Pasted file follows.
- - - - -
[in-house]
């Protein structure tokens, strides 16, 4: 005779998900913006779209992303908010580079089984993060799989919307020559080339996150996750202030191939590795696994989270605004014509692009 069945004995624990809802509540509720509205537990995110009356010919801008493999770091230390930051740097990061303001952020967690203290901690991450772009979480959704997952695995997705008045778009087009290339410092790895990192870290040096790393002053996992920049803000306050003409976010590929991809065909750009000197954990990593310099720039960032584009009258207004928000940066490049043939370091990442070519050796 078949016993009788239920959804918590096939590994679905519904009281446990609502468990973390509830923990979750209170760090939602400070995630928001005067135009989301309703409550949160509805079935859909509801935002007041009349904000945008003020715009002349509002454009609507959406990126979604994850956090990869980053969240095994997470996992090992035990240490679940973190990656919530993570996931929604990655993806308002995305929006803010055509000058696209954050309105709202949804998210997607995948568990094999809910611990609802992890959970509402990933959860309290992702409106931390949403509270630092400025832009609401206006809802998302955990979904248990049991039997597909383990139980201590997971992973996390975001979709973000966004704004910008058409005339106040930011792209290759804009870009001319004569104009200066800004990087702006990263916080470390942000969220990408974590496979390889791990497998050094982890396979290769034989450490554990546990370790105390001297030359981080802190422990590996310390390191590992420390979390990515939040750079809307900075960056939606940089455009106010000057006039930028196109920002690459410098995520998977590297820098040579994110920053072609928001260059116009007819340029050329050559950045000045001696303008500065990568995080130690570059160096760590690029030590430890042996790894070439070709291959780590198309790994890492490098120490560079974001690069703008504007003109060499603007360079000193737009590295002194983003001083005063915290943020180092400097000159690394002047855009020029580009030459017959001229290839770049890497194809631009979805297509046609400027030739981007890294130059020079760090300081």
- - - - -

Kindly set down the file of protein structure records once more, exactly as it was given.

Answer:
[in-house]
């Protein structure tokens, strides 16, 4: 005779998900913006779209992303908010580079089984993060799989919307020559080339996150996750202030191939590795696994989270605004014509692009 069945004995624990809802509540509720509205537990995110009356010919801008493999770091230390930051740097990061303001952020967690203290901690991450772009979480959704997952695995997705008045778009087009290339410092790895990192870290040096790393002053996992920049803000306050003409976010590929991809065909750009000197954990990593310099720039960032584009009258207004928000940066490049043939370091990442070519050796 078949016993009788239920959804918590096939590994679905519904009281446990609502468990973390509830923990979750209170760090939602400070995630928001005067135009989301309703409550949160509805079935859909509801935002007041009349904000945008003020715009002349509002454009609507959406990126979604994850956090990869980053969240095994997470996992090992035990240490679940973190990656919530993570996931929604990655993806308002995305929006803010055509000058696209954050309105709202949804998210997607995948568990094999809910611990609802992890959970509402990933959860309290992702409106931390949403509270630092400025832009609401206006809802998302955990979904248990049991039997597909383990139980201590997971992973996390975001979709973000966004704004910008058409005339106040930011792209290759804009870009001319004569104009200066800004990087702006990263916080470390942000969220990408974590496979390889791990497998050094982890396979290769034989450490554990546990370790105390001297030359981080802190422990590996310390390191590992420390979390990515939040750079809307900075960056939606940089455009106010000057006039930028196109920002690459410098995520998977590297820098040579994110920053072609928001260059116009007819340029050329050559950045000045001696303008500065990568995080130690570059160096760590690029030590430890042996790894070439070709291959780590198309790994890492490098120490560079974001690069703008504007003109060499603007360079000193737009590295002194983003001083005063915290943020180092400097000159690394002047855009020029580009030459017959001229290839770049890497194809631009979805297509046609400027030739981007890294130059020079760090300081």